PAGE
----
We are on vacation this weekend, and so could watch cable television, normally AWOL from our household.
One of the ads we saw was for a weekly debate show where a panel of commentators debate a question of the week. This week’s question was, ‘What is the most important invention of the last 50 years?’
I’ve love to say it was e-books. But of course, the Beloved had the probable answer right away: the Internet. Without it, the whole e-book ecosystem couldn’t really exist.
The whole appeal of them is how instantaneous the process is. You can go from wanting to having in seconds. And I think one of the most under-rated websites on the Net is Project Gutenberg, founded by Michael Hart, shown to the left in the above photo with Gutenberg’s current leader, Greg Newby.
On the Fourth of July in 1971, Hart typed the U.S. Declaration of Independence into a computer. He would go on to put online thousands of books for free to anyone who wants them, and many others would follow. Just how is that anything less than a miracle?
So can a case be made for arguing that e-books are the second most useful invention, after the Internet itself?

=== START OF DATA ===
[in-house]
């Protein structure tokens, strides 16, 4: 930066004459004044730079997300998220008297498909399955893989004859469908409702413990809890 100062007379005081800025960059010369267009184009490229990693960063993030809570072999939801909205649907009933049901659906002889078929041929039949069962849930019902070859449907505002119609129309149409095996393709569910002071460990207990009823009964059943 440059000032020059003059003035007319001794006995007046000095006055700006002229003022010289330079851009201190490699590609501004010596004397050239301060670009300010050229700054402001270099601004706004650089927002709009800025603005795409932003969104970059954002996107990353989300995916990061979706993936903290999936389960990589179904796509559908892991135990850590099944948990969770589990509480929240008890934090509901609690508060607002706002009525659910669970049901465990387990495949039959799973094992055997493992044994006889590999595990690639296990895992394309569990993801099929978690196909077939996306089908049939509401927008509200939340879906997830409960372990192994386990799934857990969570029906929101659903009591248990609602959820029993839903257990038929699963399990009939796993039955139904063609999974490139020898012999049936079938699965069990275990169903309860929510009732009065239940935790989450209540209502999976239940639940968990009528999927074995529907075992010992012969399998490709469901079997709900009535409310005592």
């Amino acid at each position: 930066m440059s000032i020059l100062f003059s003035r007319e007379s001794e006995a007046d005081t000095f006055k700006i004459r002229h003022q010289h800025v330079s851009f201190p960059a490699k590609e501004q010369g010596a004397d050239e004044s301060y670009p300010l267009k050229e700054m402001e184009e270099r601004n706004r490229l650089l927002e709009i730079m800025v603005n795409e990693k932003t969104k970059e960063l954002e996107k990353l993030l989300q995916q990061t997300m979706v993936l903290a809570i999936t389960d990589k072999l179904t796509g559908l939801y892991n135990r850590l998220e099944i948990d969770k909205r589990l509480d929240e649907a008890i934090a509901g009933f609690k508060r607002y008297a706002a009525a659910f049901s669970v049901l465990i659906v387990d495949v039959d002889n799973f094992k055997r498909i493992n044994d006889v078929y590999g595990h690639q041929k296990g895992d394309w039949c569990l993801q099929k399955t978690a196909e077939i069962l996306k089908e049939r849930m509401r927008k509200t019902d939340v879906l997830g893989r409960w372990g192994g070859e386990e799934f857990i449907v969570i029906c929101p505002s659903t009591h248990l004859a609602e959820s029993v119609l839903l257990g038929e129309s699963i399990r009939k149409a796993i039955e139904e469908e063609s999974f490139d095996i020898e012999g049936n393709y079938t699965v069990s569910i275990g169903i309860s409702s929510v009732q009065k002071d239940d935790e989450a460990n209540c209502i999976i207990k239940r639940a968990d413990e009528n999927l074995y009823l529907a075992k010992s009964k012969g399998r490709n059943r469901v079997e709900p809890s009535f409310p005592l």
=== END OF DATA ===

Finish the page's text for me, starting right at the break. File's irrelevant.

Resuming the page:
Well, that depends on how you define a ‘book.’ Travel guides used to be printed in paper books. Now, the integration of Google Maps and other Internet technologies makes such things interactive. My phone can not only answer questions about what attractions are near my vacation hotel, but it can also tell me which ones are open or closed, and recite driving directions for me to get there.
And search engines can take what used to be book contents and make them instantly searchable. I have found this especially useful for health matters. Just type in whatever the problem is, and Google can find an answer. What temperature is normal and what constitutes a fever? Basic questions like these used to be found in reference books. Now, they are a click away.
To me, I think the paradigm shift—both regarding the internet in general and e-books specifically—is that on-demand nature of it all. This isn’t, ‘The networks have offered you these five shows tonight and that is what you get to watch.’
You can watch, or read, or buy anything you want to these days. And you can do it immediately, without getting up off the couch. That is going to set up consumer expectations in the coming generation that are unprecedented. A child growing up today is going to have far less patience with vendors who will not supply things to them due to issues like vendor lock-in or geographical restrictions.
You can argue that patience is a virtue worth teaching young people, and there is merit in that. But it is what it is. If you want to make money off these future customers, it pays to understand the world they are growing up in. Regardless of the ranking of the Internet or of e-books in the “last 50 years” comparison, we need to mull over the ramification here.